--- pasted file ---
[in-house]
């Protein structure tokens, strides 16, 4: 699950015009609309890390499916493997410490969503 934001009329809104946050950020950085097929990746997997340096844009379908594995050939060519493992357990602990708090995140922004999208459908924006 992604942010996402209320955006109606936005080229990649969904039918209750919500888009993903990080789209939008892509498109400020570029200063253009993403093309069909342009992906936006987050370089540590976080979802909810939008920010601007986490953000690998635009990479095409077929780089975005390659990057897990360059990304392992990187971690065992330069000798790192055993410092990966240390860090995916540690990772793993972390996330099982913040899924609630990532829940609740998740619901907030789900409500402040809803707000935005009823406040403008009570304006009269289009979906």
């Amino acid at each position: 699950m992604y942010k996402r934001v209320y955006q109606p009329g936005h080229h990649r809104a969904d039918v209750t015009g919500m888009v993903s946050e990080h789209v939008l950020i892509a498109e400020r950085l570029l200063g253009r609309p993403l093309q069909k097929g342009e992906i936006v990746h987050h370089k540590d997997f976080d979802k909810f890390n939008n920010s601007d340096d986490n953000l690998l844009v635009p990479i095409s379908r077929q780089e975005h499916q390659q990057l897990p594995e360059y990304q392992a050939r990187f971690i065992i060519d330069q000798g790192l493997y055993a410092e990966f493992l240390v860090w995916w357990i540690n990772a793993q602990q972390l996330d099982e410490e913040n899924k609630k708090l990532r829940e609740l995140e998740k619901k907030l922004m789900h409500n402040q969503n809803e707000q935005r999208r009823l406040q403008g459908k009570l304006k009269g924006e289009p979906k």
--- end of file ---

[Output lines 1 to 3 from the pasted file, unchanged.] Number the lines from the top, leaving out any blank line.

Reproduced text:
[in-house]
């Protein structure tokens, strides 16, 4: 699950015009609309890390499916493997410490969503 934001009329809104946050950020950085097929990746997997340096844009379908594995050939060519493992357990602990708090995140922004999208459908924006 992604942010996402209320955006109606936005080229990649969904039918209750919500888009993903990080789209939008892509498109400020570029200063253009993403093309069909342009992906936006987050370089540590976080979802909810939008920010601007986490953000690998635009990479095409077929780089975005390659990057897990360059990304392992990187971690065992330069000798790192055993410092990966240390860090995916540690990772793993972390996330099982913040899924609630990532829940609740998740619901907030789900409500402040809803707000935005009823406040403008009570304006009269289009979906």
């Amino acid at each position: 699950m992604y942010k996402r934001v209320y955006q109606p009329g936005h080229h990649r809104a969904d039918v209750t015009g919500m888009v993903s946050e990080h789209v939008l950020i892509a498109e400020r950085l570029l200063g253009r609309p993403l093309q069909k097929g342009e992906i936006v990746h987050h370089k540590d997997f976080d979802k909810f890390n939008n920010s601007d340096d986490n953000l690998l844009v635009p990479i095409s379908r077929q780089e975005h499916q390659q990057l897990p594995e360059y990304q392992a050939r990187f971690i065992i060519d330069q000798g790192l493997y055993a410092e990966f493992l240390v860090w995916w357990i540690n990772a793993q602990q972390l996330d099982e410490e913040n899924k609630k708090l990532r829940e609740l995140e998740k619901k907030l922004m789900h409500n402040q969503n809803e707000q935005r999208r009823l406040q403008g459908k009570l304006k009269g924006e289009p979906k």